We know that isolation is worse on our health than high blood pressure and obesity combined, and it not being isolated depends upon your interpersonal skills – your ability to make new friends and keep the old ones. Creativity is needed to learn to work around things that change. It tends to take longer, for instance, to learn new things as we age, but many seniors are adept at “many ways to skin a cat.” Likewise there are ways to make the short-term memory loss less bothersome. Short-term memory loss is one of the things that does come with aging, but the extensive hard-core experience of the average senior in coping with adversity gives them a vast store of tricks to pull out of the bag to help them remember.

As one of my senior coaching clients tells me, “My short-term memory’s off about 10%, but since it used to be far above-average, I’m doing fine. Now I just write things down, like I’ve seen others do for years.”

The ability to creatively meet challenges depends upon having an optimistic attitude, which also can be learned. I coach people in learned optimism and emotional intelligence competencies all the time! If you want to, and are willing to, you can learn to change self-limiting beliefs, once you realize they aren’t working for you. It depends upon correct information (like it’s not “normal” to be depressed at any age, including old age) and then becoming aware of your emotions and self-talk, and changing them.

Depression usually responds best to a regime of exercise, good nutrition including neutraceuticals, medication, and cognitive work. Coaching can help you move forward, make goals and stay accountable to them.

We also know that resilient seniors are lifelong learners. While we don’t make any more brain cells as adults, we can continue to form new connections throughout the lifespan IF we learn new things; the more radical the better. This means if you’re an engineer, take a literature course. If you’re a Spanish teacher, study some physics. If you’re a left-brained mathematician, take an EQ course and develop the other side of your brain. As someone said, “fall in love with learning and you’ll never end up with a broken heart”.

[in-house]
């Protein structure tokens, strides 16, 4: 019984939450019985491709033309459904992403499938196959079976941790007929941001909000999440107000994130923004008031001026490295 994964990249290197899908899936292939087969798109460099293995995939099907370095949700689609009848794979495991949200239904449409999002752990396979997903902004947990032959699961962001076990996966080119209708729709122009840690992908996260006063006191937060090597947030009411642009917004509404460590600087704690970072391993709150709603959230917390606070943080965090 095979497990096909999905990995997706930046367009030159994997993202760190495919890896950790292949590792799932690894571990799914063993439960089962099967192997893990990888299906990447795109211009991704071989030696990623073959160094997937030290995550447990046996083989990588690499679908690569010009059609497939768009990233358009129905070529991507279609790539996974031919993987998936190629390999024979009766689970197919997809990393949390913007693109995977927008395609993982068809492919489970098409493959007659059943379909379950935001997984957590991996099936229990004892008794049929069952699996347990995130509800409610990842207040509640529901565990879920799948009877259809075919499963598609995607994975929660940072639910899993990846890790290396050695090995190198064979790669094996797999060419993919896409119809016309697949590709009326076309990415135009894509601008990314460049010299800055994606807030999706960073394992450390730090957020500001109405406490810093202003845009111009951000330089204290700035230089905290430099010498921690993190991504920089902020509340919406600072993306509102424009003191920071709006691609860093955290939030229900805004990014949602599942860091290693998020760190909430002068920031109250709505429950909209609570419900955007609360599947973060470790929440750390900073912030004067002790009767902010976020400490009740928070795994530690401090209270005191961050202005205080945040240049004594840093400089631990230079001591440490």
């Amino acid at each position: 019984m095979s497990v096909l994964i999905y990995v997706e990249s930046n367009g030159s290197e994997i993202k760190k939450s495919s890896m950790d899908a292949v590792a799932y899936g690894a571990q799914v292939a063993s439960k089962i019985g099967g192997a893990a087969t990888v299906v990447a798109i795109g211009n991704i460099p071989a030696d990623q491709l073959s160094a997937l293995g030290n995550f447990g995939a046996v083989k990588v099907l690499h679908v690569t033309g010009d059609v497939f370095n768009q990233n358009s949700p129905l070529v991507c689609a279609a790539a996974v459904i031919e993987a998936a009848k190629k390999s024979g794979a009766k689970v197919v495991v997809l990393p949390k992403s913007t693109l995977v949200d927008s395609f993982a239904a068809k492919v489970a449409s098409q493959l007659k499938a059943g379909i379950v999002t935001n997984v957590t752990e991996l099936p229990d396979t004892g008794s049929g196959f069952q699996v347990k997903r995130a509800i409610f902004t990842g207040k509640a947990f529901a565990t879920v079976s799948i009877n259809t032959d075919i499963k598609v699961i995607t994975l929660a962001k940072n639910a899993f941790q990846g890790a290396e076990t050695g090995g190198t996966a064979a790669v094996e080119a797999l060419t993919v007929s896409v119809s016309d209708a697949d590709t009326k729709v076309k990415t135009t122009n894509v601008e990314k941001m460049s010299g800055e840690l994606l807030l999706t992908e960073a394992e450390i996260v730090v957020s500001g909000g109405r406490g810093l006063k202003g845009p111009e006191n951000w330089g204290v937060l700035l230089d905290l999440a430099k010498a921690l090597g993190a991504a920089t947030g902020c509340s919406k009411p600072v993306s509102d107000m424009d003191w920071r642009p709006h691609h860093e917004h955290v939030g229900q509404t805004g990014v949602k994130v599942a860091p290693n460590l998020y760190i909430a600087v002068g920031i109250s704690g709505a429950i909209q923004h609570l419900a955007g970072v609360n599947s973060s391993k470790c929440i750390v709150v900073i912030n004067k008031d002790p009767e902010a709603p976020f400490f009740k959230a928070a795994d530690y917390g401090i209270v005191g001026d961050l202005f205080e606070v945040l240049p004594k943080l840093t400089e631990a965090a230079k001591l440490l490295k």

Intentionality is a high-order emotional intelligence competency. Why not intend to be one of those seniors who’s resilient and contented, who ages gracefully? Look to your wellness now, whatever age you are, and don’t leave out the EQ skills. The time to be developing them is now.

Our emotions directly effect our immune sytem, which is our health. They also effect our ability to get along with, and enjoy, others and ourselves. Men may particularly want to address the EQ issue. I know from the statistics, and from my coaching practice, that a man living alone at the age of 60 or beyond is in a vulnerable position, and while there are more men at that age than women, the smart women will be holding out for the healthy, EQ-smart men to bless with the health-promoting marital state.

Get started now. It’s never too late to learn!

Published At: https://www.isnare.com/

1 Comment

  1. Sarah Lund

    May 2, 2016 at 8:26 am

    I don’t think all pensioners are alike. The only thing they have in common are the fact that they’re pensioners. I know really athletic 50+ men, and their figures are as impressive as they probably were, when they were in their twenties. I just wish I could see photo’s of what they used to look like.

    I read newspaper articles, and you can guarantee, that if it’s about pensioners, you will see a photo of a very weak person, walking with a zimmer frame. I’m glad they’re not all frail. We have such a misleading image, of old people. Some can walk without a zimmer frame. Some go to the pub. Some don’t need home help. Some are actually very active, so don’t let the TV adverts fool you into thinking that their minds or bodies have gone. I’d feel insulted if people started thinking I had lost my marbles, just because I’d turned 86.